Playing decent defense shouldn’t be too much of a stretch for Toronto, which allows a 14th-fewest 32 shots against-per-game. Blocking 3.4 shots-per-game, D Nikita Zaitsev has been a mastermind at keeping pucks off G Frederik Andersen (he averages 3.4 blocks-per-game to lead the team), which has proven necessary given Andersen’s inconsistent play.

5-2-0 Andersen has started all but one game for Toronto this season, and for good reason – he’s definitely better than G Curtis McElhinney. Then again, that’s not exactly all that hard to do, as McElhinney allowed three goals Wednesday to a Detroit team that looks to be trending in the wrong direction.

Meanwhile, Andersen has managed only an .892 save percentage and 3.41 GAA, marking him the second-worst goaltender in the league with at least five starts to his credit.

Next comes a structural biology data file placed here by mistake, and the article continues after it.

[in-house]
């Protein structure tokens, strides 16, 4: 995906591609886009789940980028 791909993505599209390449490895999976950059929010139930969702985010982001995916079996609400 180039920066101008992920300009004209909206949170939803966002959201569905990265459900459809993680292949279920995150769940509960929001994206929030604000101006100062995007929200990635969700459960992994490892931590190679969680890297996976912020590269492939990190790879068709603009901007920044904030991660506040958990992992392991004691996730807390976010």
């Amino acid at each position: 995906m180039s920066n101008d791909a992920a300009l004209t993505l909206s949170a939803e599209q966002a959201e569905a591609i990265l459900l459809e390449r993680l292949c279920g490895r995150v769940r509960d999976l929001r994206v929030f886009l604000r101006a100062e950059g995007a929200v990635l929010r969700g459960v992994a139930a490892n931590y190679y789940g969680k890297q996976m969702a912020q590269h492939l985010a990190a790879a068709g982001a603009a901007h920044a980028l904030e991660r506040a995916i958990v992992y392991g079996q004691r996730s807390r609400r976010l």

Maybe that explains Toronto’s (t)eighth-worst 3.5 goals against-per-game, huh?

As you might guess with Toronto’s goaltending situation, there’s a lot of pressure on the offense to keep the Leafs competitive. Fortunately for them, they drafted that C Auston Matthews guy last year, who’s absolutely perfect for the job. Just like we all expected, the sophomore from Arizona has been among the best scorers in the league to start the season, as he’s already registered 7-5-12 totals in eight games.

But what might be Matthews’ most important statistic coming into tonight’s game is his shooting percentage. He’s a managed a goal on 31.8 percent of his shots, which is best on the team among those that have fired the puck more than 10 times.

Remember Quick’s godlike .938 save percentage? Goals will not be easily earned, meaning a pure shot like Matthews’ will be necessary to earn victory.

Now’s the time to make a pick, which is very tough given the Maple Leafs’ solid 3-1-0 record at home. That being said, I have full faith in Quick and his offense to invade the Air Canada Centre and earn two points for the Kings.